My first concern is about your well-being and future happiness. It’s important to take care of yourself and your appearance for the right reasons. But what is really going on here? You need to know what you are setting yourself up for. From what you are describing about your teeth, it sounds like you might be headed towards serious dental surgery. You might be right that it could take a few years to get everything corrected. But there is still no guarantee that it would work 100 percent to your liking.

Here is what I am concerned about. If you were confident about yourself, and you still don’t see the success you hoped for after you have all that work done, then you would probably deal with it one way or another. But with the way you view yourself, what will you do if the results do not turn out as you imagined? This is not a blunder in the color choice of your socks or shirt, where you could just change it.

There’s another issue. You ask whether you should disclose your dental work to a girl because you are worried that if she finds out about your natural appearance, she will assume that the children she will have with you will look like that and she may decide not to marry you.

That’s a very interesting point, and I will share with you a situation I once had with a young lady. She was dating a guy, and a so-called “do-gooder” decided to share with him that the girl he was dating had a nose job. This individual even went so far as to dig up old school photos of the girl. To make a long story short, that shidduch almost fell apart because he felt misled. It took a lot to salvage that shidduch, but in the end, it all worked out. They got married and had adorable children!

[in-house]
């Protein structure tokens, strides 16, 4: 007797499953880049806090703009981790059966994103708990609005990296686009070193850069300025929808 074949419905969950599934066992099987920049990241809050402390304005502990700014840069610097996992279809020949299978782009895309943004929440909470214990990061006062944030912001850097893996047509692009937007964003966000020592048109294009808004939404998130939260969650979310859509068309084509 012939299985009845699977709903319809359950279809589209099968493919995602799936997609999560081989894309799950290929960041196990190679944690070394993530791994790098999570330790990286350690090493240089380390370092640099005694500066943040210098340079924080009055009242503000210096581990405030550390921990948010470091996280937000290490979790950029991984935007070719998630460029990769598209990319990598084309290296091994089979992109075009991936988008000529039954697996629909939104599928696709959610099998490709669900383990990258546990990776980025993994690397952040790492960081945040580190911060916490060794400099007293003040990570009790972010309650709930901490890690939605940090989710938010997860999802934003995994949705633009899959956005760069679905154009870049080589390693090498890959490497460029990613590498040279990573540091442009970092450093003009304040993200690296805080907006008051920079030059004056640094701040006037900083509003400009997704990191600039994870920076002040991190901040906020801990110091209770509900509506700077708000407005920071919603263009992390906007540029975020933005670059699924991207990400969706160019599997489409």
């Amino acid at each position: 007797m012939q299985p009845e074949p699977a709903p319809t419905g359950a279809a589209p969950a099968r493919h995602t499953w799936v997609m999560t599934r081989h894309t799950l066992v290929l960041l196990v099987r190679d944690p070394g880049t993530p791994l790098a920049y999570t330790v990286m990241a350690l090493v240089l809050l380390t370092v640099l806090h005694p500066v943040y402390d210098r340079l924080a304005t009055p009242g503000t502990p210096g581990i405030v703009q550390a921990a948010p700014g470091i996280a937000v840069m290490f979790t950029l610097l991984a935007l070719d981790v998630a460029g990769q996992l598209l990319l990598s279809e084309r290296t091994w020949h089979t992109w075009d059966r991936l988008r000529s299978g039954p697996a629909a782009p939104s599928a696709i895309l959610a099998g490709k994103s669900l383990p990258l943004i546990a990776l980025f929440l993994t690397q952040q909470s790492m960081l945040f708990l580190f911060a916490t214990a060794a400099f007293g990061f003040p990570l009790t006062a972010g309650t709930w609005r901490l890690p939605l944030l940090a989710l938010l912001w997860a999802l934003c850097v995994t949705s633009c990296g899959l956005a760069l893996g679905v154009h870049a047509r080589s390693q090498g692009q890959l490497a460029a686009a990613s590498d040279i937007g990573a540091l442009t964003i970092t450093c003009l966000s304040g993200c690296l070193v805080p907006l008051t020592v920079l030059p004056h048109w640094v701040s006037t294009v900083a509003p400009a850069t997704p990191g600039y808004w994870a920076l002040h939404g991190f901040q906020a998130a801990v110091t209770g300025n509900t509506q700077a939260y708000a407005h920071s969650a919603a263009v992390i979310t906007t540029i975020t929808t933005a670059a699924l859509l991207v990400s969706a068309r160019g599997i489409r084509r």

Had you not brought up the issue about informing a girl you get involved with about how you looked before your cosmetic work, I wouldn’t bring it up. Corrective or cosmetic surgery sounds like an attractive option for those who are not happy with certain features. Although it is important to educate yourself about the risks and results before you jump into it, there is no need to tell anyone anything about it. However, it sounds like you are worried that it could backfire, so if it has to backfire, then it’s better that she knows before you get serious with one another.

It is more common in women, but it happens to guys, too. They keep changing things about themselves, whether through something simple like dieting or a radical method like surgery, and they don’t know when to stop and feel “shidduch-ready.” Bear in mind that a person can change various physical aspects only to discover that their bashert is someone who may appreciate their original appearance.

Another point I would like to address is that you mention you want to know other girls, too, even though there is somebody who is interested in you now. This is a serious matter. There are cases of people who go through either cosmetic surgery or extreme weight loss while married to somebody, and afterwards they wonder what it would be like for them if they venture into the world looking better than before. There are cases where divorces have happened for this reason alone.

I don’t know how old you are, but irrespective of that, you are new to the shidduch world because you are feeling comfortable being there now. For the purpose of preventing future regrets, it would not be a bad idea for you to have a few shidduchim redd to you so that you get to know other girls. You might need to get that out of your system, and, who knows—that might even help you build a strong relationship with the girl who likes you as you are now. You may end up appreciating her that much more!

Baila Sebrow is president of Neshoma Advocates, communications and recruitment liaison for Sovri-Beth Israel, executive director of Teach Our Children, and a shadchanis and shidduch consultant. She can be reached at Questions and comments for the Dating Forum can be submitted to